|Western prairie fringed orchid, Western white-fringed orchid|
|(Sheviak & Bowles) Cronquist|
The following Participating Institutions are custodians for this species in the CPC National Collection:
CPC National Office
The conservation of Platanthera praeclara is fully sponsored.
Jim Locklear contributed to this Plant Profile.
The fate of the western prairie fringed orchid is tied to that of the tallgrass prairie. This elegant wildflower, with its clusters of showy white flowers, was once found in grassy swales and meadows from Manitoba south into Oklahoma. Now, with the tallgrass prairie reduced to less than two-percent of its formerly vast range, this beautiful and unique grassland orchid is threatened with extinction.
Distribution & Occurrence
- North Dakota
Occurs in mesic upland tallgrass prairie in the southern part of its range, often in swales, and wet-mesic tallgrass prairie and sedge meadows in the northern part of its range. Also known from prairies and swales in sand dune complexes that are fed by shallow underground water.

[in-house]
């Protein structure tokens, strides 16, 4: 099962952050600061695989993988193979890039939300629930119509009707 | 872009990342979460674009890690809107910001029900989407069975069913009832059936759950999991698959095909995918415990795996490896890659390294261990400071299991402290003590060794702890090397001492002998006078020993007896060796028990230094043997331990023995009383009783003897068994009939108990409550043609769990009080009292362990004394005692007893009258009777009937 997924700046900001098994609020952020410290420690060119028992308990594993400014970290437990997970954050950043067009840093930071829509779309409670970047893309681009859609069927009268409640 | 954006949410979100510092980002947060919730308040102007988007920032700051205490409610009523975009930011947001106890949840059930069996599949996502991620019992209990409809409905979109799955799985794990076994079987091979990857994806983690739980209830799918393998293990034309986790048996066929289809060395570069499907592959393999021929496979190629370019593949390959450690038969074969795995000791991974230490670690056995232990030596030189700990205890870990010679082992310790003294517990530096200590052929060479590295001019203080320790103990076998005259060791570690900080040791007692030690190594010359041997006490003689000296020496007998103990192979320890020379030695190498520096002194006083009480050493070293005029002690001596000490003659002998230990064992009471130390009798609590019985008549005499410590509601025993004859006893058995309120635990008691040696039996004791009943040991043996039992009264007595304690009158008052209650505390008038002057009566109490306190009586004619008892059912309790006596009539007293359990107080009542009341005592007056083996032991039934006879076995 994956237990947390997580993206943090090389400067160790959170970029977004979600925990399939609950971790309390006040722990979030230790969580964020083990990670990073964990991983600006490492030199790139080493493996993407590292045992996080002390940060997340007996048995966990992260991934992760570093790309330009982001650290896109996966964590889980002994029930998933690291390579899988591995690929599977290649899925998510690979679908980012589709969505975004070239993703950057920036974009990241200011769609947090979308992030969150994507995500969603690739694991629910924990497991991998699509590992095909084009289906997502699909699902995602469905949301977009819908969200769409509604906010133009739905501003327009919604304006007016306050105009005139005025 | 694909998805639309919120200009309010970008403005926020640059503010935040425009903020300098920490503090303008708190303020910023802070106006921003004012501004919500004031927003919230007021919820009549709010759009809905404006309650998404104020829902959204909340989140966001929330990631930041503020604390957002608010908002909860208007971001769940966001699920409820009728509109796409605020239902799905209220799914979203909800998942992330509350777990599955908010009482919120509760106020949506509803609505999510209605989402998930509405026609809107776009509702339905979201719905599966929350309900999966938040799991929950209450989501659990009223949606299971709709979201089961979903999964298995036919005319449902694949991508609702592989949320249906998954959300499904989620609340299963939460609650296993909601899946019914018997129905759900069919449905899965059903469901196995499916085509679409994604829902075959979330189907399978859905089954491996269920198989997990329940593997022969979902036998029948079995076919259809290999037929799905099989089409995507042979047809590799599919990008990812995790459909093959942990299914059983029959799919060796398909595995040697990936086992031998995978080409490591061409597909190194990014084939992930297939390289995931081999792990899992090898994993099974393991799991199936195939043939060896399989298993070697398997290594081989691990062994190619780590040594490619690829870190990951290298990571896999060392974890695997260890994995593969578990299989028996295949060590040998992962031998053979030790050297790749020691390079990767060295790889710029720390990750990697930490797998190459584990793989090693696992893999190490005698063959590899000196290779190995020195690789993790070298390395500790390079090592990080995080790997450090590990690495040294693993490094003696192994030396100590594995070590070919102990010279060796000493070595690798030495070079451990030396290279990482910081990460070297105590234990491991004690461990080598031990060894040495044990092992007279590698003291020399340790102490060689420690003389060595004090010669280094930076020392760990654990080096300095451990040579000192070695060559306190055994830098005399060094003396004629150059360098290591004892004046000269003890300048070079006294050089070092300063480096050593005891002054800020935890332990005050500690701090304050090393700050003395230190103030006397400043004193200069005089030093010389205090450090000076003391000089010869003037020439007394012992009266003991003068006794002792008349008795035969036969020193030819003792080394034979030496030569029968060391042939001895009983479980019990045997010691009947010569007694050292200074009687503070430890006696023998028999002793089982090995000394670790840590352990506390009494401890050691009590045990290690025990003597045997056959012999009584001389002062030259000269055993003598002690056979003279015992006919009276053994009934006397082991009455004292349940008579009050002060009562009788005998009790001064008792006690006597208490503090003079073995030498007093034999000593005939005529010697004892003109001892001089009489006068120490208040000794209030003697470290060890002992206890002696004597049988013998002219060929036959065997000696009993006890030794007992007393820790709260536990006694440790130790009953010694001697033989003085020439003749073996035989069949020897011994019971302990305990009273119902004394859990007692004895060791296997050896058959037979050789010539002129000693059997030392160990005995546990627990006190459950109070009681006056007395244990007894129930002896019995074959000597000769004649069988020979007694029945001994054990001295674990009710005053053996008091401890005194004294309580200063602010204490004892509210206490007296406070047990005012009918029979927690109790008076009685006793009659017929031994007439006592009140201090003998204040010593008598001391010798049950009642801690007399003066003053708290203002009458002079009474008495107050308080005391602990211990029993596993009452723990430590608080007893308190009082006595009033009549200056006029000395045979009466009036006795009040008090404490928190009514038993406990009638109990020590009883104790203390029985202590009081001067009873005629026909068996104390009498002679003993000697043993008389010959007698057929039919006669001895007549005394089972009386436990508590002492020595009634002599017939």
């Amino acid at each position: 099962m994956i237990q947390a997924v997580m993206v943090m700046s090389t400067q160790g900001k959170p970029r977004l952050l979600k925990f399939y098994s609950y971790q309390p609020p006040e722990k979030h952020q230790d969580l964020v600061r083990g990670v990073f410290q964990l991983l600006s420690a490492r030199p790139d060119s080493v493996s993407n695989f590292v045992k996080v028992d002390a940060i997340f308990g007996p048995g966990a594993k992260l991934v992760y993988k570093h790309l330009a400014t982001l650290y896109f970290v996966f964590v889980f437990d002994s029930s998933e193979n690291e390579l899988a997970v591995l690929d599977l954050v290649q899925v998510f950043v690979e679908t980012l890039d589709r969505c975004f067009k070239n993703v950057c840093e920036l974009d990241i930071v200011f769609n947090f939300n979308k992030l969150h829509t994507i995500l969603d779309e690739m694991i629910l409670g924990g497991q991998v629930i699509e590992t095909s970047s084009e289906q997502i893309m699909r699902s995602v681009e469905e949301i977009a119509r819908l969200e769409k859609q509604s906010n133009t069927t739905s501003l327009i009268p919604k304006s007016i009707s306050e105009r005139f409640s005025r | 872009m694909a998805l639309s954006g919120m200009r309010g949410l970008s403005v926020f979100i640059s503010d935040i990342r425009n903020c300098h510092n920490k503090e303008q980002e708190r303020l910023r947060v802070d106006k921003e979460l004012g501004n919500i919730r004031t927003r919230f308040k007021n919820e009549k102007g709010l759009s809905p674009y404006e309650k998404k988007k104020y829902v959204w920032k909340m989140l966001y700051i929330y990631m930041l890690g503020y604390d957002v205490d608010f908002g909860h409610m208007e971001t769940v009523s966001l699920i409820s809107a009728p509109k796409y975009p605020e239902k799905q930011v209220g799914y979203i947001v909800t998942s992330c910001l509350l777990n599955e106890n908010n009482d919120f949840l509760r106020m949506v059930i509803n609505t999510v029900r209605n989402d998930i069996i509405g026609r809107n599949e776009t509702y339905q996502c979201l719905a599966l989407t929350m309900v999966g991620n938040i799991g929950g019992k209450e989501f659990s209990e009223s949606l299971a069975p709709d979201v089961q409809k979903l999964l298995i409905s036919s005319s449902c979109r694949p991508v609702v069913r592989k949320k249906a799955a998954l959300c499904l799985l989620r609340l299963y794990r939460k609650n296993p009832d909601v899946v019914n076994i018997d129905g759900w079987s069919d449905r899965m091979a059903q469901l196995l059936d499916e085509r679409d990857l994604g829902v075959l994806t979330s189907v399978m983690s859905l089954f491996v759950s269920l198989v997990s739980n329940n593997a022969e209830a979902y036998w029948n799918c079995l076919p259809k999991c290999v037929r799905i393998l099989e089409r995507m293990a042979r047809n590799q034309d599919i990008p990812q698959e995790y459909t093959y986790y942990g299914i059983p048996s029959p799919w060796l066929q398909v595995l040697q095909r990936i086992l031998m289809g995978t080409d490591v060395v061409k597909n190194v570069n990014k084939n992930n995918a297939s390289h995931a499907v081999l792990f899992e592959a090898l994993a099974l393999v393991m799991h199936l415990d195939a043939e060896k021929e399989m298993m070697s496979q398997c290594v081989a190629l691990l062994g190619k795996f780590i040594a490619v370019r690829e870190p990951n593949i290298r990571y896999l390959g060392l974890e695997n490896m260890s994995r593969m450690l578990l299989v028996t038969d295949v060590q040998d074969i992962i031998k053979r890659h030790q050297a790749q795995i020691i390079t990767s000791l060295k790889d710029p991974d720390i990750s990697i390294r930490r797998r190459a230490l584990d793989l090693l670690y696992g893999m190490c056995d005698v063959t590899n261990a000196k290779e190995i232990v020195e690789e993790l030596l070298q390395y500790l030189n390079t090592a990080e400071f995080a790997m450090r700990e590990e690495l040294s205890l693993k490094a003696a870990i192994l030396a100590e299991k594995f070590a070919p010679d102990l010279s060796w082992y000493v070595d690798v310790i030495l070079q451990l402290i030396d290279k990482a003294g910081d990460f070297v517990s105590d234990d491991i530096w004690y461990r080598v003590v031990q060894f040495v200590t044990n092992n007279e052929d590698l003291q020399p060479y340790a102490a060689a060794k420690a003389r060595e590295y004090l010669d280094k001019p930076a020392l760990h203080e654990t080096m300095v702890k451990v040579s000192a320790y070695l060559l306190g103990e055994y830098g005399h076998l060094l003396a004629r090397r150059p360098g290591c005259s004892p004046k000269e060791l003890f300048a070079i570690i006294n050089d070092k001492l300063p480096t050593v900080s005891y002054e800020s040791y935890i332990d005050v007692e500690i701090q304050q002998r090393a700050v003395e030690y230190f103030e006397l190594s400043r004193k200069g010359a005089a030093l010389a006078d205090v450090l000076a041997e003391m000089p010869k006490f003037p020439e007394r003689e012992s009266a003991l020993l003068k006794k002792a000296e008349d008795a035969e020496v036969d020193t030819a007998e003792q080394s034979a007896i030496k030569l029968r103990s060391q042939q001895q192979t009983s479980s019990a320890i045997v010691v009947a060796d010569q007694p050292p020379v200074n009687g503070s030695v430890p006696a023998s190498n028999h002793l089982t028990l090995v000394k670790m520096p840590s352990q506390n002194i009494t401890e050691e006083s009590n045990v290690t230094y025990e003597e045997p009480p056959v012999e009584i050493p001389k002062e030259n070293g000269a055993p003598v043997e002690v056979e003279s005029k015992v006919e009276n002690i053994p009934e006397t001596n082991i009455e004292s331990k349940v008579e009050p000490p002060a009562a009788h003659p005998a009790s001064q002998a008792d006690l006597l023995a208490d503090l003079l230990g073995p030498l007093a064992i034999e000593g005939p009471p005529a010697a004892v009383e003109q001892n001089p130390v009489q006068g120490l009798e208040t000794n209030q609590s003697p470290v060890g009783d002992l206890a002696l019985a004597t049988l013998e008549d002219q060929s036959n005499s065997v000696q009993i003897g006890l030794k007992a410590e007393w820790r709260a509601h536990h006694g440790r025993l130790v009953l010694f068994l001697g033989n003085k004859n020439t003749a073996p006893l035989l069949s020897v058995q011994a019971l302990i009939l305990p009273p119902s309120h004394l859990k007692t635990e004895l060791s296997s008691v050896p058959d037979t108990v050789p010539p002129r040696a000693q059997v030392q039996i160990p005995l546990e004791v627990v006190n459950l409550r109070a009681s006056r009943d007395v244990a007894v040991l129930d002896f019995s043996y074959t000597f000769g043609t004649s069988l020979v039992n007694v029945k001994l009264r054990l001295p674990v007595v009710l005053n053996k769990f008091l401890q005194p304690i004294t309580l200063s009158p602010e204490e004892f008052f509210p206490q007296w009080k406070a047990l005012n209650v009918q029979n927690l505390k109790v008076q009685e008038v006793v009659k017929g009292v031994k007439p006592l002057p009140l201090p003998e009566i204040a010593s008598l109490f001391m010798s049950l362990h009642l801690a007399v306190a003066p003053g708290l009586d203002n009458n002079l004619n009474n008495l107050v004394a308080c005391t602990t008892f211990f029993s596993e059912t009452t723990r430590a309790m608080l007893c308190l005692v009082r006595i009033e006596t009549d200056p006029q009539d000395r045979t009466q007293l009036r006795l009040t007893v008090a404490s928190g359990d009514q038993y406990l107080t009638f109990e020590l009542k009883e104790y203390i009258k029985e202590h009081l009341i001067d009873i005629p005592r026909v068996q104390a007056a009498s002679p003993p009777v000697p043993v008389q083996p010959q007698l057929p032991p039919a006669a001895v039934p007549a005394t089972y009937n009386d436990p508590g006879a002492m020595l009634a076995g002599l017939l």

|175 known occurrences (USFWS 1996). Largest populations, some with as many as 1,000+ individuals, are found in the northern part of its range in MN and ND. Most populations in KS, MO and OK have fewer than 50 individuals.|
Conservation, Ecology & Research
Closely related to the eastern prairie fringed orchid (Platanthera leucophaea), which generally occurs east of the Mississippi River and has somewhat smaller flowers (Sheviak and Bowles 1986).
Fire suppression and woody plant encroachment.
Invasion by noxious weeds.
Herbicides and insecticides.
Intensive cattle grazing and trampling.
Protect and manage existing populations.
Long term germplasm storage studies.
Establish seed bank.
Smith, Welby R. 1993. Orchids of Minnesota. Minn. Dept. of Natural Resources. 137p.